There’s a hole in my sweater

So I have a small assemblage of house sweaters.  What can I say.  The house is old and drafty, and I work from home.  Warmth often wins out over fashion.

One of my very favorite house sweaters (a gray cashmere cardigan with pockets) seems to have sprung a leak.  Let me be more specific.  It’s sprung several leaks.  It’s got a good sized hole on the back of the shoulder (snagged on a dead tree while climbing on rocks), two little holes on the front near the bottom (embers from a camp fire if the char marks are any indicator), and a spot or two on the wrist (kittens are the likely culprits here).

But cashmere.  And pockets.  And gray.  And oh so cozy.  You can’t possibly expect me to just throw it away.  That would be no fun at all.  But by the same token, the holes are numerous enough (and the yarn fine enough) that trying to mend them invisibly would be frustrating at best (doable, but frustrating).  So instead?

DSC_2776 copyWe’ll take another route entirely!

Decisive

The very day I showed you The Tattoo Coloring Book and confessed my plans to make use of its lovely images for a fit of napkin making, I happened to find myself in a store that sells embroidery stuff.  Funny how that happens.  Let me pause for a moment and emphasize just how many colors this stuff comes in.  Enough colors that my simple plan (grab a dozen or so colors that work well together, it will only take a moment) suddenly seemed daunting.  I started to feel that little prickle I get when confronted with too many choices.  The one that says ‘if you don’t pick the very very very best option, you and everyone you love will be pitched into a fiery volcano in a dramatic but ultimately unsuccessful attempt to stave off the end of the world…choose wisely.’

I decided this was ridiculous.  Thread is cheap, the stakes are low.  I was going to make myself do this in 5 minutes or less.  I declared that a system was in order.  I’m going to use six different butterfly patterns, so I started by buying six of the variegated colors, one per butterfly.  Then I grabbed a sort of muddy rainbow of other colors, making sure that there were at least two that looked good with each of the variegated ones.  The plan is to have one multi per butterfly and to have the other colors carry over between them, two to three per critter, and hopefully end up with some cohesion that way.  Then I grabbed a light and a dark brown for anything that needs a neutral and called it done.  I can always go back for more, but if I waited till I was confident I had the one true set of perfect colors, I’d still be standing there. Butterfly Embroidery Supplies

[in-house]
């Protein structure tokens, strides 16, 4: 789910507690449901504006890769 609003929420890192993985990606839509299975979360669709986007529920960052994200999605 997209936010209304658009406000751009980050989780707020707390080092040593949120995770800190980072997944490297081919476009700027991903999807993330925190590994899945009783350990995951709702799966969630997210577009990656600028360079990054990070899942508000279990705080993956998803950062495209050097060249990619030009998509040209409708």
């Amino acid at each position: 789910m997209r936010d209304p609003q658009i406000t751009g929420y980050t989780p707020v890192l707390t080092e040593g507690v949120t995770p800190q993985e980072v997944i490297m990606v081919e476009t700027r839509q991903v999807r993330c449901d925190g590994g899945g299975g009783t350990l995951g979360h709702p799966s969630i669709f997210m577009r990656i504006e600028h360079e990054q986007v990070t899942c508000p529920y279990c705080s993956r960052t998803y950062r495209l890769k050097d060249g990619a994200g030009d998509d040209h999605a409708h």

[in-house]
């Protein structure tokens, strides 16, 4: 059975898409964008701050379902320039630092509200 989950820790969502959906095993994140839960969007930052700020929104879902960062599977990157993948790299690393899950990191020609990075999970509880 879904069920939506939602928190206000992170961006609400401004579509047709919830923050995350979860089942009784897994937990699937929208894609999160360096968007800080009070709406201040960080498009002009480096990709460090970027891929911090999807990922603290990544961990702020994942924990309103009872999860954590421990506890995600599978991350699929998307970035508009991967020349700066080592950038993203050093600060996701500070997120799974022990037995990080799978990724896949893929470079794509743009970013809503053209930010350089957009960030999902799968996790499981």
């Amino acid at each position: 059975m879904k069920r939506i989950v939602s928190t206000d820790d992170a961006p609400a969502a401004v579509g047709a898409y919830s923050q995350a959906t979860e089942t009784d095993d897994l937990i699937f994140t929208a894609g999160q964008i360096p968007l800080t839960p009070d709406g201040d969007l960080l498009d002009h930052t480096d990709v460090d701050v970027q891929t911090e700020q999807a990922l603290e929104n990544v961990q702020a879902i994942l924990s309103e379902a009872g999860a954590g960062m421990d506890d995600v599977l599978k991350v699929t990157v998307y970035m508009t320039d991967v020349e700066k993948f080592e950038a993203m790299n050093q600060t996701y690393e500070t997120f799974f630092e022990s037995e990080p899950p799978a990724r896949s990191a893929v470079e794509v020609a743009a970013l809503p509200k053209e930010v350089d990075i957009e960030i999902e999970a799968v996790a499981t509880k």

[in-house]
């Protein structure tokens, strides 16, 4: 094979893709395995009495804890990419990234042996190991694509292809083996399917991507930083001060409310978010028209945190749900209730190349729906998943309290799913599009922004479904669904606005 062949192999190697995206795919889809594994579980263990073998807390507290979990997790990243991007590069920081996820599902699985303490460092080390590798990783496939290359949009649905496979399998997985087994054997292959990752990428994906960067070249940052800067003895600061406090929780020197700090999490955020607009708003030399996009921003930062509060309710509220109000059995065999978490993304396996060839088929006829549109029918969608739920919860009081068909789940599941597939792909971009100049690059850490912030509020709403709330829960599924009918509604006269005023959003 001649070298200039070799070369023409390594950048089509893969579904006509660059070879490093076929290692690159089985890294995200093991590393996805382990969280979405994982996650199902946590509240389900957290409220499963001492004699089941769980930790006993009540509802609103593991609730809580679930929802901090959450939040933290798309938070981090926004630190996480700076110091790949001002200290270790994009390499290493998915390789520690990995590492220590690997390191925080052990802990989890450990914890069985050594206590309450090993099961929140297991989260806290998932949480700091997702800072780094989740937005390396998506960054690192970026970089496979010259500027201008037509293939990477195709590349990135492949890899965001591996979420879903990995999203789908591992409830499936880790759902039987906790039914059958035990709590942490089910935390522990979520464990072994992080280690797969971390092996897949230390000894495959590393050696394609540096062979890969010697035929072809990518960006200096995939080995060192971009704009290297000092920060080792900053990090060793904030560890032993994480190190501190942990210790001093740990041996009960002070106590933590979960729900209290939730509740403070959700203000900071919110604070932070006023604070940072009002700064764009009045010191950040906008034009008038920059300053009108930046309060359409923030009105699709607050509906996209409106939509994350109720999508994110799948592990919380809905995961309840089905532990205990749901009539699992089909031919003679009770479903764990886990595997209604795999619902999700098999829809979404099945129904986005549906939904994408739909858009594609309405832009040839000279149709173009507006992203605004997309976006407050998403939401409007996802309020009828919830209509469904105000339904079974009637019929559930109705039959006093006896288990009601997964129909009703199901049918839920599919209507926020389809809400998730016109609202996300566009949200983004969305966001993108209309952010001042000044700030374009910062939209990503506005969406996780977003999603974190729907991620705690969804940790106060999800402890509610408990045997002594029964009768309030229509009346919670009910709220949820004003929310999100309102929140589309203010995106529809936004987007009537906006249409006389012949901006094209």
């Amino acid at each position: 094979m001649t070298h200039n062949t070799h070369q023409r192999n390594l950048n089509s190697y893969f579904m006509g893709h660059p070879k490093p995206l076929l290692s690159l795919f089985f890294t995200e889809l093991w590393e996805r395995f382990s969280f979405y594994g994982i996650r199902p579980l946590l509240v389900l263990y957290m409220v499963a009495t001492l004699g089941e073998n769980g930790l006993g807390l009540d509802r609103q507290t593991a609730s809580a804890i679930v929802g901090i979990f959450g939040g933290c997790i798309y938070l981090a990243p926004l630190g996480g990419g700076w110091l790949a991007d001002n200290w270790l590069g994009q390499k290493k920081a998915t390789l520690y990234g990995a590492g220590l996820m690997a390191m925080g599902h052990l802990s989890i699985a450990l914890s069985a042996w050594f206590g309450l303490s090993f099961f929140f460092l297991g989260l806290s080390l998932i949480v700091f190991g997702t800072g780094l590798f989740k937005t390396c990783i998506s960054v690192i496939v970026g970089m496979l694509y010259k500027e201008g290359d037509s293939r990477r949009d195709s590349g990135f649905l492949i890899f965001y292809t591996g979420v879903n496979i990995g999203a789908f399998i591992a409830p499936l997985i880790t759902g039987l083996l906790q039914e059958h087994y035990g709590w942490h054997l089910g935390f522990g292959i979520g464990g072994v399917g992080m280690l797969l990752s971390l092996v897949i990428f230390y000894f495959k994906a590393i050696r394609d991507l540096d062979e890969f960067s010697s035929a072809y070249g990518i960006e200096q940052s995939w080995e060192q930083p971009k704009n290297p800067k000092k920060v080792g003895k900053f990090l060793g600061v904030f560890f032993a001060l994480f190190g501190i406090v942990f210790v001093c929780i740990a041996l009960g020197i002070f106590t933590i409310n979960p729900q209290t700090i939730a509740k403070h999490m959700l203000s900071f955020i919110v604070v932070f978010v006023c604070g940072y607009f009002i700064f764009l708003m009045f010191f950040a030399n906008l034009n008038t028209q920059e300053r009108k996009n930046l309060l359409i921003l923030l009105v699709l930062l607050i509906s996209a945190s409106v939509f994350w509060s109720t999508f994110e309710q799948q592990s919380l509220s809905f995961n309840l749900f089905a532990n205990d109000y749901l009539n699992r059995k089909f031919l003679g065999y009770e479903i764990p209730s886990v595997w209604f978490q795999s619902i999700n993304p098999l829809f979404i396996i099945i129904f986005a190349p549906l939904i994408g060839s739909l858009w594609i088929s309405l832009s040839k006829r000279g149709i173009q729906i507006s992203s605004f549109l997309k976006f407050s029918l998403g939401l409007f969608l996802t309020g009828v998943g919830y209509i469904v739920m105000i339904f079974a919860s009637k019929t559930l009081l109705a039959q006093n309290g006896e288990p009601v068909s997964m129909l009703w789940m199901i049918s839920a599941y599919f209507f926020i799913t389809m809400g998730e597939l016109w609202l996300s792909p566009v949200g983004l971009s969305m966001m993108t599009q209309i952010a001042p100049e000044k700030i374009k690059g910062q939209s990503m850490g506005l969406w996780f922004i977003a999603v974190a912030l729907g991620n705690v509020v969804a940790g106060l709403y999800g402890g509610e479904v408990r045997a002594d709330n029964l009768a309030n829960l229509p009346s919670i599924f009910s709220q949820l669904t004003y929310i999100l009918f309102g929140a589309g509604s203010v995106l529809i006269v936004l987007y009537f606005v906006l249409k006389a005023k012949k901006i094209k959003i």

Other supplies included needles, wee bobbin things, a hoop, and some fancy tracing paper.  Then of course, I needed some fabric.  I went with 2.25 yards of a neutral linen.  I loathe synthetic fibers in napkins (napkins are meant to be absorbent, polyester is not) and linen stands up better to repeated washing than just about anything else (if I’m going to go to the trouble of making these, we will damn well be using them, so they’ll get washed a lot).  It seemed the way to go.  It should be enough for 6 napkins at 22 inches square with nice deep hems.  Yes, this is large for a napkin.  But again, I have strong feelings on these things, and if I’m going to make them myself, they’re going to be exactly what I like.  Next up, the dreaded washing and ironing stage.  Let’s see if my enthusiasm flags or if I can maintain this pace.

Unexpected Development

I’m accustomed to falling prey to random fits of yarn lust.  That’s pretty normal at this point.  But my final purchase of the trip was something rather more unexpected.  I bought a coloring book.  More specifically, I bought The Tattoo Coloring Book, and it is astonishingly awesome.  I highly recommend clicking on the picture to go see it in its full glory.  I’ll wait.

The Tattoo Coloring Book coverNow, this sort of behavior isn’t without precedent.  I have a handy little collection of coloring books (and have since college) plus a giant bucket of colored pencils, and I turn to them in times of stress.  But this, this I don’t intend to actually use for coloring.  At least not right away.  Instead, I’m going to do something much cooler.  I’m going to get some of these images onto napkins (those moth/butterfly pics are my first plan) and embroider them.  Because embroidered napkins are marvelous, that’s why.  Please do not try to convince me otherwise.  I am quite firm in my conviction.

And yes, yes I will be reporting frequently as this project progresses.  First step, go find colors.  I’m awfully glad embroidery floss is cheaper than yarn, I feel a rainbow coming on.

(The image is not mine.  It is from Megamunden’s website and is used here with permission.)